Also, the flower is active. It does not only fall, passively obeying an outside influence, as that of the wind in the first poem. It actively carries its white colour.
There is a fine use of alliteration, the first letter of a stressed word being repeated: down, dark, dogwood. In other important words, the “l”-sound recurs inside the words. The first line has heavy stresses on most syllables. This tends to emphasize the importance of the movement downwards to the darkness which is characterized as leaf-mould.

The first haiku is easy to grasp. The second asks for more co-operation from the reader but, I think, truly rewards the effort (which is certainly not always the case with convoluted language.)
So, my subjective conclusion is that Moore’s haiku is a pleasant image, while Southard’s haiku is a skilled poem, using language to increase the sense of true and deep meaning.

In contemporary English haiku, there is a marked preference for brevity, cutting out everything that is not absolutely necessary. Sometimes it is called “minimalism”; personally I think of it as “the lean haiku”. It may work well, but there is always the risk that the flow of natural rhythm will be lost. On the other hand, when well handled this approach may intensify the subject and  emotion.
Now we will look at the same scene described in different styles. The first one is by Betty Drevniok (in the anthology, Haiku Moment, p 44, from a collection 1986-1987):

Full moon at midnight:
holding between both hands
the white peony blossom

The second, by Margaret Chula, was printed in the June issue, November 6, 2001, The Heron’s Nest (also online):

carrying moonlight
into the house –
white peony

The first haiku contains slightly more than the maximum of syllables generally accepted in haiku. It describes the scene clearly, with an emphasis on the act of holding the flower firmly and a mention of the particular time at night. We are made to see the similarity between the full moon and the white peony. There is alliteration in the first line: moon and midnight, and in the second: holding and hands. There is also assonance: the same vowels in stressed syllables, in holding and in both. Various o-sounds dominate: full, moon, holding, blossom…
The second poem has no fixed amount of syllables; actually, the second line will be the briefest in terms of reading. It has a movement: from outdoors to indoors. Also, by the choice of a single word we are given the essence of the image, viz. the surprise of the moon taking over the white flower. (By chance, this is the same phrase as the one that Southard used so well.) We are given no particulars about the form or size of either. This is a deliberate omission which draws all our attention to the whiteness of both, and to the way the flower reflects moonlight in darkness. By skilled use of language, this haiku emphasizes the association of moon and peony.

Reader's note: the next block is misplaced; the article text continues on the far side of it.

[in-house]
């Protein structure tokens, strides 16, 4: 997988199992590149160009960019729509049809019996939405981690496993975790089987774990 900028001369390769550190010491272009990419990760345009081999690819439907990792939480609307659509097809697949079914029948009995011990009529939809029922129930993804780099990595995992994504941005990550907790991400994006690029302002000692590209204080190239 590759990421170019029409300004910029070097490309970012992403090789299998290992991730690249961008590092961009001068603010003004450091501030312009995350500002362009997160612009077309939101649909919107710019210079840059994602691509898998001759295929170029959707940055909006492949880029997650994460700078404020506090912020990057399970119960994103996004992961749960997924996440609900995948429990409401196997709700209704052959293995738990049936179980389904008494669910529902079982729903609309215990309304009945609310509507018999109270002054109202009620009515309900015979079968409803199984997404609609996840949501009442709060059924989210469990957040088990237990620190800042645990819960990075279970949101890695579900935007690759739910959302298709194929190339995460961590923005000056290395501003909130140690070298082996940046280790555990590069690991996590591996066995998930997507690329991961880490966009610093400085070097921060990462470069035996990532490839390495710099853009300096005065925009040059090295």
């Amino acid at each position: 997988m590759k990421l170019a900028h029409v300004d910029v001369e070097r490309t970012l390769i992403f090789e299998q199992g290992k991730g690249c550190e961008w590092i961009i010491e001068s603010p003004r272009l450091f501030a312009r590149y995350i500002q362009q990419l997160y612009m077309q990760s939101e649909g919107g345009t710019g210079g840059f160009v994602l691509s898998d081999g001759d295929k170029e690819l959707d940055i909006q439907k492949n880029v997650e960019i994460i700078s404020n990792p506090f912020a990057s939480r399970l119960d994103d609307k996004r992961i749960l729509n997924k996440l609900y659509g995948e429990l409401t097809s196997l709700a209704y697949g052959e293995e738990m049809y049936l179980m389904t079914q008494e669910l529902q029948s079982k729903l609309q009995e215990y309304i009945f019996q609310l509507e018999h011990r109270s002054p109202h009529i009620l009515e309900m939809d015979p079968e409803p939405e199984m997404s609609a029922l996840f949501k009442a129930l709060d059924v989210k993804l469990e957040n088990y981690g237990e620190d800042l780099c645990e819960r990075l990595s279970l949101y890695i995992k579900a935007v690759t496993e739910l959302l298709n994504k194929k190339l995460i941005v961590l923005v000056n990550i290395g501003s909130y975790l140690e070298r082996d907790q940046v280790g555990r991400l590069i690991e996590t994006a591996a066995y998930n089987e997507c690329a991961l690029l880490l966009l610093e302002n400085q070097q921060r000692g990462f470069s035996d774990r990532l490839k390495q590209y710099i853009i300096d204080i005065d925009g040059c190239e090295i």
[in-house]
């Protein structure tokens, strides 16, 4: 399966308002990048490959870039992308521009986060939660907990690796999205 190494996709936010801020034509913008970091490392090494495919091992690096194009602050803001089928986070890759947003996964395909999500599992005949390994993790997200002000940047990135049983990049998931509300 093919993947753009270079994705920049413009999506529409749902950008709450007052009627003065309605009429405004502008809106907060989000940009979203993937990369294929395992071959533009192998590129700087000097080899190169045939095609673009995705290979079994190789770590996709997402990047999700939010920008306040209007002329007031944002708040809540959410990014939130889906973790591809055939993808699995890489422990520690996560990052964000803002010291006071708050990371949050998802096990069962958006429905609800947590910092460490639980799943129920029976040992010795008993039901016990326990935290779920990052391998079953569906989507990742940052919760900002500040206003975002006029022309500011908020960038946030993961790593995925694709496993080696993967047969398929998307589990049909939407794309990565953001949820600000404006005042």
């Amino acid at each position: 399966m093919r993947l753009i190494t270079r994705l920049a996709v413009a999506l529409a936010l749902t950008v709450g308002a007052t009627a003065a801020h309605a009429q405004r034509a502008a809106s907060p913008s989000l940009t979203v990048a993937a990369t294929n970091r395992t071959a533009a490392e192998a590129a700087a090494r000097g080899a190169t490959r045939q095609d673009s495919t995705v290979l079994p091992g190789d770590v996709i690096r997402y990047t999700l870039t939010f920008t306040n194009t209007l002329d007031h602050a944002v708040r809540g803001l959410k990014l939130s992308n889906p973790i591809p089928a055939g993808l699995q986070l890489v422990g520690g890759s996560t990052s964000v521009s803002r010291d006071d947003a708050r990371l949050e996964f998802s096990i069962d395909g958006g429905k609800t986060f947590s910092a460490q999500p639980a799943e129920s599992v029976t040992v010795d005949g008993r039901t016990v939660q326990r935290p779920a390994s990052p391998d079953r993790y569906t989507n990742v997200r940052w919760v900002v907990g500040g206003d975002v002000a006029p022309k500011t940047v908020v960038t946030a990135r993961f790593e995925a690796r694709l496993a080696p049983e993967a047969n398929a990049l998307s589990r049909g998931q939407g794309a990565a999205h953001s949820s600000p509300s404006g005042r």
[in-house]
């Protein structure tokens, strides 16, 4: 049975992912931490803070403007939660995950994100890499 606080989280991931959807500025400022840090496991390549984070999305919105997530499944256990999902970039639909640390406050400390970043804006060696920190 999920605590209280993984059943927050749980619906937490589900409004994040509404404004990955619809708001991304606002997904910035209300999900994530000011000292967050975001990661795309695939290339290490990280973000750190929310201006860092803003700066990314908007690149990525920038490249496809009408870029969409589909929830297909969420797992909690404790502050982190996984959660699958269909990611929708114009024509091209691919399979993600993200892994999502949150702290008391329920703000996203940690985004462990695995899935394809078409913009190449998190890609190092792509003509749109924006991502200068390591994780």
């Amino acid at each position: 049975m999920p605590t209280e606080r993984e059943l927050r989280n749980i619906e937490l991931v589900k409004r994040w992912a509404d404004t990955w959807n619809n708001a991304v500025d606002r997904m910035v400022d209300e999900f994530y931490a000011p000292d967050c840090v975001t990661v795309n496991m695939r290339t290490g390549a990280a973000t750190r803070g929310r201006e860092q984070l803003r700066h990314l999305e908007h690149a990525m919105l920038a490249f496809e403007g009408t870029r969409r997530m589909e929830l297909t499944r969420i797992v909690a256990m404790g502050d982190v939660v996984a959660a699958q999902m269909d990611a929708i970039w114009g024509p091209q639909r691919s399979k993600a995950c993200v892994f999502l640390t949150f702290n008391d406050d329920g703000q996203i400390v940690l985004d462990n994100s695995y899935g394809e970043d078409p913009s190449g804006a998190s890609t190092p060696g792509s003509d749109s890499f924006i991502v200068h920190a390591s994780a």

I find comfort in the clarity of the first haiku, but I find real aesthetic pleasure in the intensity of the second. Not only is every word necessary; if one should omit any word, the haiku would not work. Also, each word is necessary in its very place. If the words should be shuffled around the result would be a rather banal verse, which I will not spell out.
Some readers prefer transparency of language in haiku, which means that nothing in the way the words are used should draw attention to itself, away from the presented scene. Should we not  be happy, though,  to use all the possibilities of language while keeping in mind that a reader must be given a fair chance to see what it all is about?  One reason for the recent popularity of haiku in Western languages might be a feeling that modern poetry has become far too difficult, a set of jigsaw puzzles in words. A good haiku should be accessible to anybody who is interested enough to read it. Clarity, however, does not equal banality. Where the water is clear one can see far into its depth. If it is muddled, not even the water can be seen.